"I'm absolutely thrilled with Secretary Salazar's announcement," says Gitlin. "His speech was extremely eloquent. He said, 'all of us, by the decisions we make in our short time here, can alter the grandeur of this place.' I think that really captures the conflict between short-term decision-making and the long-term planning and protection that the canyon deserves."

Radiation-is-4-Ever
Photo by James Q Martin

Salazar made strong statements about protecting the watershed, honoring sacred sites and preserving our natural heritage as Teddy Roosevelt advised. He also noted that protecting the Grand Canyon protected jobs in the valuable tourism industry. His remarks were was followed by similar statements by the heads of National Park Service, BLM, USGS, and the Forest Service. Salazar said 300,000 public comments had been received on this issue, including from water districts downstream.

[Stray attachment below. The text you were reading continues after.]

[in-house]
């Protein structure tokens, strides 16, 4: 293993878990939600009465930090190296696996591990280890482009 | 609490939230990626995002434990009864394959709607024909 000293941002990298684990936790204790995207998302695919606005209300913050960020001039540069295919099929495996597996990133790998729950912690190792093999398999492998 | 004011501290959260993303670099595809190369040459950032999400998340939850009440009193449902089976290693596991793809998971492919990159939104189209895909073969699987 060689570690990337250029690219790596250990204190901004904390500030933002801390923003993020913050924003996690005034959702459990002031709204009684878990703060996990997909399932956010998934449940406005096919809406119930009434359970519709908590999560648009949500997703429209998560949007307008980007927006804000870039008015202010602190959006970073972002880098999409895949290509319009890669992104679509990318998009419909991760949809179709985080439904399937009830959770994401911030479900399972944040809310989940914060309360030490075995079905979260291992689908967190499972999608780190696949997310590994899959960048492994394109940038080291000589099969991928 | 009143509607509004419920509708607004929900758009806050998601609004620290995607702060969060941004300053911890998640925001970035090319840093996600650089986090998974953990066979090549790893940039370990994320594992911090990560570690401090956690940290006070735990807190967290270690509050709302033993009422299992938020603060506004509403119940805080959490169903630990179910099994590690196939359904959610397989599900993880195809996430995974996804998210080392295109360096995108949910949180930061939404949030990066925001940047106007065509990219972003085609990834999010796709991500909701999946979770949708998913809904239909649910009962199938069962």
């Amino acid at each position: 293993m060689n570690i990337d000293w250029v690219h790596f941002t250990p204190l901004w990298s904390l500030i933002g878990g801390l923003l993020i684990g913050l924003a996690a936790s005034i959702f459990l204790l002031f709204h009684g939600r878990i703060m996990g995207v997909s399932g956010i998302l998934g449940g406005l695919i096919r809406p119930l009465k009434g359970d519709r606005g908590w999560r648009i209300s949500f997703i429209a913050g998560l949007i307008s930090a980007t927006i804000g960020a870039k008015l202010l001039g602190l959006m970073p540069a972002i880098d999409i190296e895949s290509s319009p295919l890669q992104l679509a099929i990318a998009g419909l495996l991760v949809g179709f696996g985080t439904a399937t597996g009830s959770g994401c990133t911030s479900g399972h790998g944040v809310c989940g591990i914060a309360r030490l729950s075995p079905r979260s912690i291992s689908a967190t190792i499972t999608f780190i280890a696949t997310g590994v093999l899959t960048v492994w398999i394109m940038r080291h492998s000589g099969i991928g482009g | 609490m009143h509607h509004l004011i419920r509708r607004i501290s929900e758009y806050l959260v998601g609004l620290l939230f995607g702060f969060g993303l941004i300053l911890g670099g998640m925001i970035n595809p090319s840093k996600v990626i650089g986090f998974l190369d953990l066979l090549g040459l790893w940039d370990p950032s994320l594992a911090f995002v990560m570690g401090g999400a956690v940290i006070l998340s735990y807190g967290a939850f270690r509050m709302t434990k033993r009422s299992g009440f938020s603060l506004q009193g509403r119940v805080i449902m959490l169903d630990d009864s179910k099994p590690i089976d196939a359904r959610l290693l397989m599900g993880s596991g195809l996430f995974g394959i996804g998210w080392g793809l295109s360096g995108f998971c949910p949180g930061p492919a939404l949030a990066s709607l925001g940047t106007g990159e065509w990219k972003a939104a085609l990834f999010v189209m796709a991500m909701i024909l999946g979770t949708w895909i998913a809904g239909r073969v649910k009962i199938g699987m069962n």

"It was rewarding to hear so many of the Sierra Club's deepest concerns echoed by the speakers today," says Sierra Club Senior Regional Organizer Rob Smith. "This is a great tribute to the Sierra Club's multi-year campaign to protect this region and specifically to challenge uranium mining through the work of the chapter and our environmental justice and Resilient Habitats campaigns. Sierra Club Executive Director Michael Brune also weighed in with Interior at a key moment. Hiking caps off, though, to the Grand Canyon Chapter for consistently leading the charge and providing key leadership for the broad coalition which formed around this issue."

Learn more about the Sierra Club's Grand Canyon Protection Campaign and its work to protect Resilient Habitats.